Blackhawks ban Native American headdresses at home games

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Feather headdresses such as the one being worn by this Chicago Blackhawks fan were banned Wednesday at games and events of the National Hockey League club (AFP Photo/MIRA OBERMAN)

So you want to wear feathers on your head to your favorite hockey team’s big game. Whatever! It’s a free country, right?

WRONG. The United States is now a country where people get offended, and those people can tell you what you can and cannot do, to the point of deciding what you’re allowed to wear on your head.

The National Hockey League’s Chicago Blackhawks announced in late July that Indian headdresses are banned at home games, because they bother some members of the “Native American community,” FOX News reported.

“These symbols are sacred, traditionally reserved for leaders who have earned a place of great respect in their tribe, and should not be generalized or used as a costume or for everyday wear,” the team chided in press materials.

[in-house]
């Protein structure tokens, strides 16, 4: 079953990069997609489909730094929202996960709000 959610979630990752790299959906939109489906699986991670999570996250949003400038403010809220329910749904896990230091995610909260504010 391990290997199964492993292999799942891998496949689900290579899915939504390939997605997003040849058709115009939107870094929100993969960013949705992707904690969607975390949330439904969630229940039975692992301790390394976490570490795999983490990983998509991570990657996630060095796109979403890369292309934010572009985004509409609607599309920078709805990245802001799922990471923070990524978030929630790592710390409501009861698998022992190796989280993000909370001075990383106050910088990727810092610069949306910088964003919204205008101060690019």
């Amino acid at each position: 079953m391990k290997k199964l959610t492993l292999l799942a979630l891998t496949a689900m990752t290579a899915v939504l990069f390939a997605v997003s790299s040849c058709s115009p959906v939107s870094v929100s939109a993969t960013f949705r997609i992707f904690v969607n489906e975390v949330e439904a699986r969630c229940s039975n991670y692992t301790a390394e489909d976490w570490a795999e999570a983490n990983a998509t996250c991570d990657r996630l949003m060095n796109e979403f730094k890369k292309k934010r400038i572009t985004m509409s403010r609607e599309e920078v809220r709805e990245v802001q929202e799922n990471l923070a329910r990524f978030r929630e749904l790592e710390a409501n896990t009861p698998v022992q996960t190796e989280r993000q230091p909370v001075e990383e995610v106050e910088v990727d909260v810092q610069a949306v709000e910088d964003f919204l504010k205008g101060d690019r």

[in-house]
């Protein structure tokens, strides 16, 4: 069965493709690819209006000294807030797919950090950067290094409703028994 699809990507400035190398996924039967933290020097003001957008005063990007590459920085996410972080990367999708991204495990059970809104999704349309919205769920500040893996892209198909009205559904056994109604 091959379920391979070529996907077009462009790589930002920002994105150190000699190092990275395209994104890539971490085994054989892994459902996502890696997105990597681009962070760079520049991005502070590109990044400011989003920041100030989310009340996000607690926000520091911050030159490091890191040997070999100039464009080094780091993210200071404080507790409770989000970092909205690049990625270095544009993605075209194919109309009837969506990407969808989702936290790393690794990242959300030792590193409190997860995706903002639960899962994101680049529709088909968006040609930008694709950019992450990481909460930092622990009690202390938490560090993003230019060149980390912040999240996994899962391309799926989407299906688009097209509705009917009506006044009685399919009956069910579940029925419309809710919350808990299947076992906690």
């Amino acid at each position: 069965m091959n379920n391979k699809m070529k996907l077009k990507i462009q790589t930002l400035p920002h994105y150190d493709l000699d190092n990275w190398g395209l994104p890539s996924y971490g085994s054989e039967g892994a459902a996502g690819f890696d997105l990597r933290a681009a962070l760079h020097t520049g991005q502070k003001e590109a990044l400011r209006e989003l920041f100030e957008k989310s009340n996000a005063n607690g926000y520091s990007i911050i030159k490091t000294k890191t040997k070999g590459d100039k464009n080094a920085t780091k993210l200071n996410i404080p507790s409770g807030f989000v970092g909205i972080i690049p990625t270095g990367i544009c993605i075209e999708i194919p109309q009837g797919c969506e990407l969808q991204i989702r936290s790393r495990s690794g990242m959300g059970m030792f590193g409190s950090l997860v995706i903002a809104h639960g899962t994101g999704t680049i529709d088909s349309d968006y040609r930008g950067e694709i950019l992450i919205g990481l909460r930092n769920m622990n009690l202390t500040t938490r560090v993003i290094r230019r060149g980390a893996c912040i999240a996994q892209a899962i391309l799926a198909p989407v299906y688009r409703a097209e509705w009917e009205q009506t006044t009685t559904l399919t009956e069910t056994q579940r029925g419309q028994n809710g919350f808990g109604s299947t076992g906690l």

The ban is currently not even relevant, as the team will play the remainder of its games this season in an empty arena in Edmonton, Alberta because of the coronavirus. The no-headdress policy begins as soon as fans are allowed back at Chicago’s United Center for games or events.

No word on whether actual Native American Indians are allowed to wear them to games.

As if not already “woke” enough, the obviously media-intimidated Blackhawks plan to further integrate Native American culture and storytelling into games and community involvement. They’re also working to set up a new wing at Trickster Cultural Center, the only Native American-owned and operated arts institution in Illinois.

The team said earlier this month, however, that it will continue to use the Blackhawks name because it honors a Native American leader. The moniker was chosen in 1926 for the World War I military Blackhawk Division, which was named after Sauk nation leader Black Hawk.

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